Did you know that today is National Chocolate Day! Created by the National Confectioners Association and just in time for Halloween, this annual event celebrates all things chocolate! As America’s favorite flavor, chocolate is well deserving of its own day of honor and celebration.
Chocolate comes from the seeds of the tropical Theobroma cacao tree and has been around for thousands of years. Currently, it is grown in Mexico, Central America, and Northern South America. In fact, the earliest known documentation of using cacao seeds is from around 1100 BC.
The cacao tree seeds have a very intense, bitter taste which rely on the fermentation process to develop their flavor. Once the seeds have been fermented, the beans are dried, cleaned, and roasted. After roasting, the shell is removed and then ground into cocoa powder, which is usually liquefied then molded with or without other ingredients. At this point in the process, it is called chocolate liquor. The chocolate liquor may then be processed into two components: cocoa solids and cocoa butter.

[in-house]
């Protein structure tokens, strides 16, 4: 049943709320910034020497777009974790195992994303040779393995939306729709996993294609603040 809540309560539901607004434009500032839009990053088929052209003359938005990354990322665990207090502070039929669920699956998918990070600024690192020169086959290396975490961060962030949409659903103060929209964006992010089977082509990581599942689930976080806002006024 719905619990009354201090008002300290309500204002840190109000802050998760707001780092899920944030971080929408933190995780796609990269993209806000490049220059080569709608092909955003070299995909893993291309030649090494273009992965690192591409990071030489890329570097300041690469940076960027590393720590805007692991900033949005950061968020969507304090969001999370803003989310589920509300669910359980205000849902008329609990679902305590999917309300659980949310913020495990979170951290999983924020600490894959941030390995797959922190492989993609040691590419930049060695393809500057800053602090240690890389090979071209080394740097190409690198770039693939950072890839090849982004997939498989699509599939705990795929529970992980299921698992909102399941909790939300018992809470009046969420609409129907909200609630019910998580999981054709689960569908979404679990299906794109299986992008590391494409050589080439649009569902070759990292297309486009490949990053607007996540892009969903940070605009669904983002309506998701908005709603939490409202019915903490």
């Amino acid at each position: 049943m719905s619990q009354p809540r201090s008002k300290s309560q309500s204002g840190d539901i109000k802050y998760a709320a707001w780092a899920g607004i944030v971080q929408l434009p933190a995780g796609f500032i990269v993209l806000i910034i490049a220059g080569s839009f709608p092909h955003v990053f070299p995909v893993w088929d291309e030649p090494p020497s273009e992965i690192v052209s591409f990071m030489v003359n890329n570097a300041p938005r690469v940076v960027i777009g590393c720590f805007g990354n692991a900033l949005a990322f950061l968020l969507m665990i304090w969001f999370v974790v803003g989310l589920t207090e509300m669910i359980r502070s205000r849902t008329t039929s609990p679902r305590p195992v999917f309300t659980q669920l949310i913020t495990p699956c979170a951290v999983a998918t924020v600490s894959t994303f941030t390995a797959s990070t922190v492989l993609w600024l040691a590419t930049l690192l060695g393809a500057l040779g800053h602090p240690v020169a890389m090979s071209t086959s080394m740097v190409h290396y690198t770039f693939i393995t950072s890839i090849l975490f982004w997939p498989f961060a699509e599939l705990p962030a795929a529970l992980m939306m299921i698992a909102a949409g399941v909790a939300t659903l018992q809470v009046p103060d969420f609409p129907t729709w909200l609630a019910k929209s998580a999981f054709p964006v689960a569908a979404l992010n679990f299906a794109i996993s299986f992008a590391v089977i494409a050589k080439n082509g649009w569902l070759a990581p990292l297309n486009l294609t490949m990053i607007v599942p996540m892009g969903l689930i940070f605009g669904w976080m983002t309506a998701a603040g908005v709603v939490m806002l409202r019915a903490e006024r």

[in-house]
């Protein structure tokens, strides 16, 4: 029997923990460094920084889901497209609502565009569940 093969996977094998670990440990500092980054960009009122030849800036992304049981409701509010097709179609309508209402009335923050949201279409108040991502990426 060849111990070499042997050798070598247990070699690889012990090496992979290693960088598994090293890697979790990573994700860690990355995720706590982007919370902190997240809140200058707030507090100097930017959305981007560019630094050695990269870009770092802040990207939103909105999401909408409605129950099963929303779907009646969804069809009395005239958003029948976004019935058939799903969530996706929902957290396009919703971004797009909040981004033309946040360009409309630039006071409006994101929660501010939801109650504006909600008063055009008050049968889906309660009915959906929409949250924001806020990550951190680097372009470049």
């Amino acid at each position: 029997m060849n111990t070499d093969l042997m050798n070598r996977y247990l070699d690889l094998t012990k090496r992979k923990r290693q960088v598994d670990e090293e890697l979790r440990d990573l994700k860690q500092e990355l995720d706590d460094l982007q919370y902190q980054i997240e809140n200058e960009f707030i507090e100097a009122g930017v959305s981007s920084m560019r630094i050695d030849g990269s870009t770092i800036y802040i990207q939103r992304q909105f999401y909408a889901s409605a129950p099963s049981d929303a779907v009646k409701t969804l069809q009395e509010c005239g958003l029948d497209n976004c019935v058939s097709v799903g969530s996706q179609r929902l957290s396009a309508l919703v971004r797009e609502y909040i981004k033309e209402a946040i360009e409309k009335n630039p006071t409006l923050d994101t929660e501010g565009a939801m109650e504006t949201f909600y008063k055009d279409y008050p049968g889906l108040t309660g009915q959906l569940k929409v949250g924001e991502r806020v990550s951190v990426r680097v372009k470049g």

Chocolate not only has an awesome flavor and serves as a wonderful dessert and treat, but research has found that chocolate, when eaten in moderation, can have great benefits to your health. There is considerable evidence that cocoa can provide powerful health benefits, being especially protective against cardiovascular disease. It also has a powerful source of antioxidants; may improve blood flow and actually lower blood pressure; and improve your brain function.
Of course, this doesn't mean we should go all out and consume lots of chocolate every day! It is still loaded with calories and sugar. Maybe have a square or two after dinner and try to really savor them. Be aware (or beware) that a lot of the chocolate on the market is not all that good for you. Choose a quality product such as an organic, dark chocolate with 70% or higher cocoa content. Dark chocolates often contain some sugar, but the amounts are usually small and the darker the chocolate, the less sugar it will contain.
As always, we encourage you to talk to your doctor regarding anything you may introduce into your regular diet. This is especially true of chocolate. Just because it’s good for most people doesn’t mean it would be good for YOU. But if your doctor gives you the green light, you just might discover that a daily dose of chocolate might indeed be the best "medicine" you ever tasted.